Tigers roaring early in AL

Apr 13, 2004 6:45 AM

It took one week for the Detroit Tigers to become the biggest surprise in baseball.

The Tigers are tied with defending World Series champion Florida for the best record at 5-1. Their wins have come against last season’s AL Central champion Minnesota and Toronto, a team that finished 10 games over .500 last season.

Seattle has started just 1-5 and needed a ninth inning rally Sunday to force extra innings just to get that lone win. Toronto is also 1-5.

Anaheim, Oakland and Tampa Bay have gotten off to nice starts while the New York Yankees have struggled with their offense in starting a mediocre 4-4. Aside from a 12-run outburst in winning a game in Japan, the Yanks have averaged just 3½ runs per game in their other seven contests.

Florida has the best record in the NL and already leads favored Philadelphia by four games. The Phillies are already a big disappointment. To be fair, Philly has played all six games on the road, but that poor start does not sit well with Larry Bowa. The volatile Bowa could easily be the season’s first managerial casualty if the Phils don’t reverse direction by the end of April.

Arizona has been disappointing in the early going and the first two efforts by ace Randy Johnson are of serious concern. With the departure of Curt Schilling, Johnson is expected to carry the load for the D’backs. Johnson’s recent history of injuries combined with age could signal that 2004 will be a struggle for this former best pitcher in baseball.

April is often a time to look for signals in teams that will ultimately show dramatic improvement or drastic decline from the previous season. Here’s a look at four early season series of interest played this weekend between teams expected to contend for division titles.

Marlins at Braves: Philadelphia was expected challenge Atlanta’s streak of a dozen straight division titles but it may well be the defending champion Marlins. Florida resembles many of the outstanding Atlanta teams with a strong rotation, and just enough offense. There’s a nice balance between power and speed, not to mention Jack McKeon who shuns the limelight as much as Atlanta manager Bobby Cox. The Braves have the better offense, Florida the better rotation. Play Marlins as an underdog except if Darren Oliver starts. Then, play the "over." Otherwise go "under" at 9½.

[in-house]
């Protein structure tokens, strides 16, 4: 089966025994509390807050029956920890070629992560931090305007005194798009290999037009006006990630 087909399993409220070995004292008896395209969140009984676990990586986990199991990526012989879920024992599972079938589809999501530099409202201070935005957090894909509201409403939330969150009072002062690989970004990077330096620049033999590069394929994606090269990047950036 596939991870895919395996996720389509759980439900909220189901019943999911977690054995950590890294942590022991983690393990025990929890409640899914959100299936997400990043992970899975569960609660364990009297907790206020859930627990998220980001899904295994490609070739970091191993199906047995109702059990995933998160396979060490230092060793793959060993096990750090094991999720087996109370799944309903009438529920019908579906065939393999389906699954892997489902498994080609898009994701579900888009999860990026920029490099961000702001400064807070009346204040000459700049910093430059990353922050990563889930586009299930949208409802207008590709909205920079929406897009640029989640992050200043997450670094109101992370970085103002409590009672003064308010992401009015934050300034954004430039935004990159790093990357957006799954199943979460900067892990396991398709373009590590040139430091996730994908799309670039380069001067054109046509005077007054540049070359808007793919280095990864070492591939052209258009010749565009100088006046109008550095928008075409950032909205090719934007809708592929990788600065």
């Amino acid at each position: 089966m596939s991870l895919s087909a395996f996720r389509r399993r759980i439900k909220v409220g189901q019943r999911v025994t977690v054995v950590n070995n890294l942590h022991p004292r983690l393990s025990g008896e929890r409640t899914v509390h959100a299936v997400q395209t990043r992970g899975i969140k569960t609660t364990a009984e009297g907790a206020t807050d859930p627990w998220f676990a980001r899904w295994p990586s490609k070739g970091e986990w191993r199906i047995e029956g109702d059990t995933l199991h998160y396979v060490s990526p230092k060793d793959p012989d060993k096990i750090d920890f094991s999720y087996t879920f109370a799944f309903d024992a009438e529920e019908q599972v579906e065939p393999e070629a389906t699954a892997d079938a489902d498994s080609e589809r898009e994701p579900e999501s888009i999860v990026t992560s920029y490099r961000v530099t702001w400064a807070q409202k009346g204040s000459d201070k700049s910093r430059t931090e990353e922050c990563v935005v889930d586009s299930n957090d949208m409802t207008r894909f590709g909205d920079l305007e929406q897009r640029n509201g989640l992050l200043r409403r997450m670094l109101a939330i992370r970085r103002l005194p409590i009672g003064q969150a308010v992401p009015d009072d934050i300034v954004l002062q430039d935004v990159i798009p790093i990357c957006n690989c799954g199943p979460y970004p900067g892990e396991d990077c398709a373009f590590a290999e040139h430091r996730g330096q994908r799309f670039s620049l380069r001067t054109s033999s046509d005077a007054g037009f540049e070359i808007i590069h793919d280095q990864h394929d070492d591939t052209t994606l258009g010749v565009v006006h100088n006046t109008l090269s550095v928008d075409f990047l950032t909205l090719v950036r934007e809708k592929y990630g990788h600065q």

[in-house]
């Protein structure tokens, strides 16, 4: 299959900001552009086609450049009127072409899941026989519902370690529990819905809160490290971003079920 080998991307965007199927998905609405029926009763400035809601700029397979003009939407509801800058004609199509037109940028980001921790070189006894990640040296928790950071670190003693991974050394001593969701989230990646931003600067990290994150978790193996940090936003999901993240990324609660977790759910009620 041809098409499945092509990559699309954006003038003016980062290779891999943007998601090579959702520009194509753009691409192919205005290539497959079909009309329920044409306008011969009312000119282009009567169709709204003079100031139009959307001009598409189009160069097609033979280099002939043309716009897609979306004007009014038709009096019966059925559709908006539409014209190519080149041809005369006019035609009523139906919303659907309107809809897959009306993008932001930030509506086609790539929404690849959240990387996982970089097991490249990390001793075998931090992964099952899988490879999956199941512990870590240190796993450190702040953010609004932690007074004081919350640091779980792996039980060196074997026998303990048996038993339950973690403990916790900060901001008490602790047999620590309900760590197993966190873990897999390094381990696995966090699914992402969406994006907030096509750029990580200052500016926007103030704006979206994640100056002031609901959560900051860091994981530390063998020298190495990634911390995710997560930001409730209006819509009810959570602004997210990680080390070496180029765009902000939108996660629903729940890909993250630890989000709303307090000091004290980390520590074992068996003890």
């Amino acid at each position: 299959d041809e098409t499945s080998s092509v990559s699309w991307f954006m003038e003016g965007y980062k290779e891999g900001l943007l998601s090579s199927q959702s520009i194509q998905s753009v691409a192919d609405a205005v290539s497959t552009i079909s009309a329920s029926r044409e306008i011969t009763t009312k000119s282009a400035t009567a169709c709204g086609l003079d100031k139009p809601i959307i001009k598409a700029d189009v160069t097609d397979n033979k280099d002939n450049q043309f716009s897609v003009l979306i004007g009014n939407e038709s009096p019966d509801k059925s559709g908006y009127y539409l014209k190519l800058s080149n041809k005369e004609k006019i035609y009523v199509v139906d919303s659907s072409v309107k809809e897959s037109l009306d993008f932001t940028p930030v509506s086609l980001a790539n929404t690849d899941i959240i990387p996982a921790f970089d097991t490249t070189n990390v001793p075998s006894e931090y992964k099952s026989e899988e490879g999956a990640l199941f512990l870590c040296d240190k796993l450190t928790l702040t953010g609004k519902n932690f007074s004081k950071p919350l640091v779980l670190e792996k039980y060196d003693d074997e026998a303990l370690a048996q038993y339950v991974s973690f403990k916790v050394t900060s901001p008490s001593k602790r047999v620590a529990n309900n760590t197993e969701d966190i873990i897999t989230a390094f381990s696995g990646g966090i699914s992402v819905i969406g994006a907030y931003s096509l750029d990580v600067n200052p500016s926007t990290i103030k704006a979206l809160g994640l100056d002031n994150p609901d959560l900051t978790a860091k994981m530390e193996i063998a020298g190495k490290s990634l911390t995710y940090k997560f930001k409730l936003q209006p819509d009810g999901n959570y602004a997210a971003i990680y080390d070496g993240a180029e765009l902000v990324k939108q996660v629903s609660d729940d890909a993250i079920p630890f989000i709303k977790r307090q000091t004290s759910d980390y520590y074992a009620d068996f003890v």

Dodgers at Giants: This old rivalry will be as intense as ever with both teams fairly even. Much of the focus will be on Barry Bonds as he takes over the third spot in the all time home run race, passing Willie Mays. The Dodgers have a solid rotation, the game’s best closer in Eric Gagne, and an offense showing signs of significant improvement. Until Jason Schmidt returns, the Giants rotation has no ”˜ace’ or ”˜stopper.’ Play Dodgers as underdogs and look at the "over if posted total is below 9.

Yanks at Red Sox: The Yankees and Red Sox meet for the first time since Aaron Boone eliminated the Sox in last season’s ALCS. Right now Boston appears to be the more complete team with better starting pitching and offensive production in the first week. The underdog is always worth a look in this intense rivalry. The Yanks’ best chances should be with either Kevin Brown or Javier Vazquez on the mound. Play each as a dog against Pedro Martinez or Curt Schilling. Go "under" if 8 or higher in any matchup involving these four hurlers. Anything else, go "over" at 9 or less.

Athletics at Angels: Both started 4-2 and winning with their strengths. Oakland relies on a limited offense but outstanding starting pitching. The Angels win with one of the most potent lineups in all of baseball and merely average starting pitching with the exception of ace Bartolo Colon. Should Colon oppose Tim Hudson, Mark Mulder or Barry Zito, play the "under" at 8. Go "over" if 9 or lower in games involving other Anaheim starters, even Oakland’s "Big Three" are on the mound. Play "over" at 10 or above if A’s pitch someone else. Play Angels in all games if priced as a +130 dog.